Search result for: PREAMBLE TO THE CONSTITUTION OF INDIA, preamble,Preamble of Indian Constitution, Preamble of India, Introduction to the constitution of India
The PREAMBLE to the Indian Constitution (as amended in 1976) reads:
WE, THE PEOPLE OF INDIA, having solemnly resolved to constitute India into a SOVEREIGN SOCIALIST SECULAR DEMOCRATIC REPUBLIC and to secure to all its citizens:
JUSTICE, social, economic, and political
LIBERTY of thought, expression, belief, faith and worship;
EQUALITY of status and of opportunity; and to promote among them all
FRATERNITY assuring the dignity of the individual and the unity and integrity of the Nation;
IN OUR CONSTITUENT ASSEMBLY this twenty-sixth day of November, 1949, do
hereby ADOPT, ENACT and GIVE TO OURSELVES this Constitution.
- Also read : Explanation of Preamble of The Indian Constitution
- Also read : IS PREAMBLE A PART OF THE CONSTITUTION?
Objectives of Indian Constitution
The preamble sets out the main objectives of the Constitution; the objective which the Constitution- makers intended to be realised through it. It is the key to open the mind of the Constitutionmakers. The preamble is a legitimate aid in the construction of the provisions of the Constitution. Generally, for purposes of interpretation, the preamble of the Constitution stands in the same position as the preamble of an Act.
WHAT IS THE SIGNIFICANCE OF THE PREAMBLE?
The preamble specifies the source of authority, the system of government, the objectives to be attained by the political system and the date of the adoption and enactment of the Constitution. Though the Preamble is not enforceable in a court of law and generally, not considered a part of the Constitution, it provides a key to the understanding and interpretation of the Constitution; it has, therefore, been described as the soul of the Constitution. In case of doubt the Supreme Court has referred to the Preamble to elucidate vague aspects of the Constitution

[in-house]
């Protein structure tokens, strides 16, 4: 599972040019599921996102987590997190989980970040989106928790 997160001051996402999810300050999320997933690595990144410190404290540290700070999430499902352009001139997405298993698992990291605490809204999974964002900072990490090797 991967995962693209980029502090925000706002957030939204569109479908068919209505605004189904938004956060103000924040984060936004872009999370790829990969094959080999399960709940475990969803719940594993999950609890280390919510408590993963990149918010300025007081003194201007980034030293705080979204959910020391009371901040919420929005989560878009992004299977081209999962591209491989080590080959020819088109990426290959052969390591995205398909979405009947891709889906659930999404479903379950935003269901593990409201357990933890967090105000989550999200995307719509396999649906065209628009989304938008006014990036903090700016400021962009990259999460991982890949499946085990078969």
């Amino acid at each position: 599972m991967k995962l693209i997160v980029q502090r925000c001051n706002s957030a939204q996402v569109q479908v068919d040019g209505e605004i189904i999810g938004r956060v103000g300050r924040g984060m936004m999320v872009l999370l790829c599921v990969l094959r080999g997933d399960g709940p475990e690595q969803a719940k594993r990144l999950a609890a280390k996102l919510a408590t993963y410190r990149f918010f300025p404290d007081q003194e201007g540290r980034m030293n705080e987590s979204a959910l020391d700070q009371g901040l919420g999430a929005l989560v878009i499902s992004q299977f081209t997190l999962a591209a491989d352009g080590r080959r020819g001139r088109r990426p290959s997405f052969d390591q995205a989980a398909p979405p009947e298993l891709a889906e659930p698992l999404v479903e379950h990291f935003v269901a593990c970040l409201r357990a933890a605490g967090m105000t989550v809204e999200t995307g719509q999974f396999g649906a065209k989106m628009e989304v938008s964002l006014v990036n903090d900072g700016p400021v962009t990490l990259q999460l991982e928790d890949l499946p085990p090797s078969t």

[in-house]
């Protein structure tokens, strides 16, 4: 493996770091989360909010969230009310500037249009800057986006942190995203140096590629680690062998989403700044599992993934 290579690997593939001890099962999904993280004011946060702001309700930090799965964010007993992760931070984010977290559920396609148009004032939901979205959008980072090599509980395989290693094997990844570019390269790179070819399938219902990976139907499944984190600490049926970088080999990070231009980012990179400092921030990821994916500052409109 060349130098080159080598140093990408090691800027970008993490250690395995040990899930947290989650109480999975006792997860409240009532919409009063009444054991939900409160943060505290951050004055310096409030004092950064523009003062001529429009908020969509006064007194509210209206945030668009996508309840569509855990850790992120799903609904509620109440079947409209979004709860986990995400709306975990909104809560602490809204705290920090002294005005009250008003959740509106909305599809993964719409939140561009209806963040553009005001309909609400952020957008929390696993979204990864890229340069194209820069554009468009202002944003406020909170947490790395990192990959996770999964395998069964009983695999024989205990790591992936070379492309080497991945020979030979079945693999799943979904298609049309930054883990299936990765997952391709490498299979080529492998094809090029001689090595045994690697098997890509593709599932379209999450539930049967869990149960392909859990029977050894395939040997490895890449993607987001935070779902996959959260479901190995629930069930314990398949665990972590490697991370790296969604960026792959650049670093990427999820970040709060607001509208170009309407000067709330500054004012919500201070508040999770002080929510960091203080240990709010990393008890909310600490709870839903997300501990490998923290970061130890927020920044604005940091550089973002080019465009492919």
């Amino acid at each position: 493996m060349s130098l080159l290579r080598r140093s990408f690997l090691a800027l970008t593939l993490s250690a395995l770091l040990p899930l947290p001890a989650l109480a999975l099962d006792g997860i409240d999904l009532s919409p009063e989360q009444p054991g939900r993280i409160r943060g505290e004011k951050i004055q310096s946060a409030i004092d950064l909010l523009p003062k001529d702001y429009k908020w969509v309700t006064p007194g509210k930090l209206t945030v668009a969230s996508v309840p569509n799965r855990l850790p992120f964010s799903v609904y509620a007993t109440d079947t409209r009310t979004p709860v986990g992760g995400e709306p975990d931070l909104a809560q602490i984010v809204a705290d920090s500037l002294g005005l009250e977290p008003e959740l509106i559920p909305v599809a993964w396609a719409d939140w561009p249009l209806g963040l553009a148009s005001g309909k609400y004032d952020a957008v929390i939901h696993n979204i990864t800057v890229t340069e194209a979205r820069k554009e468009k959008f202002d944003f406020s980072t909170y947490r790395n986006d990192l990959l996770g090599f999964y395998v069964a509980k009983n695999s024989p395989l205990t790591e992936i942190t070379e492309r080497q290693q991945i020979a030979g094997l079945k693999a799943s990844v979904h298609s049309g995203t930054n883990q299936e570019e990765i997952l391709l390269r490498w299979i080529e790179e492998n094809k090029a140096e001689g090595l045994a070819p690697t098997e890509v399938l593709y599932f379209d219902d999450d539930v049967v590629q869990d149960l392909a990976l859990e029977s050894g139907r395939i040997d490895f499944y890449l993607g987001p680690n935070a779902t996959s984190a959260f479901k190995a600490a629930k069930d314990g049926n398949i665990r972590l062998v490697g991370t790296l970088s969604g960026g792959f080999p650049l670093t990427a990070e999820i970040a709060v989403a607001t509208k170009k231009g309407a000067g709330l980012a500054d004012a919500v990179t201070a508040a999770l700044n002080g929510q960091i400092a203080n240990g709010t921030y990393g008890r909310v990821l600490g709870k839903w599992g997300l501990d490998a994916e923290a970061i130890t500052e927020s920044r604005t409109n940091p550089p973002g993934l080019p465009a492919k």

Purposes of the Preamble
The framers of the Constitution of India set out two purposes in the preamble.
- First, to constitute India into a Sovereign Democratic Republic. It is Republic because the head of the State is not a hereditary monarch. It is Democratic because the Constitution rests on the people’s will, and the institutions set up under it shall seek to give effect to democratic principles. It is Sovereign because the Constitution does not recognise the legal supremacy of another country over India. Her membership of the Commonwealth of the Nations is not inconsistent with her independent and sovereign status. The words ‘socialist’ and ‘secular’ were added in the Preamble by the Forty second Amendment. The addition of ‘socialist’ indicates the incorporation of the philosophy of ‘socialism’ in the Constitution which aims at elimination of inequality in income and status and standards of life and may enable the courts to lean more and more in favour of nationalisation and State ownership of an industry. It is yet to be seen how the new economic policy adopted by the Narsimha Rao Government since 1991 oriented towards free market and privatisation is to be viewed in the courts. The word ‘secular’ simply recognises the concept of secularism as manifested in the guarantee of freedom of religion as a fundamental right in the Constitution.
- Second, to secure to citizens justice – social, economic, and political; liberty of thought, expression, faith, and worship; equality of status and opportunity; and to promote among the people of India fraternity, assuring dignity of the individual and the unity and integrity of the nation. Although the expressions, ‘justice’, ‘liberty’, ‘equality’, and ‘fraternity’, may not be susceptible to exact definitions, yet they are not mere platitudes. They are given content by the enacting provisions of the Constitution particularly by Part III of the funda-mental rights and Part IV, the Directive Principles of State Policy.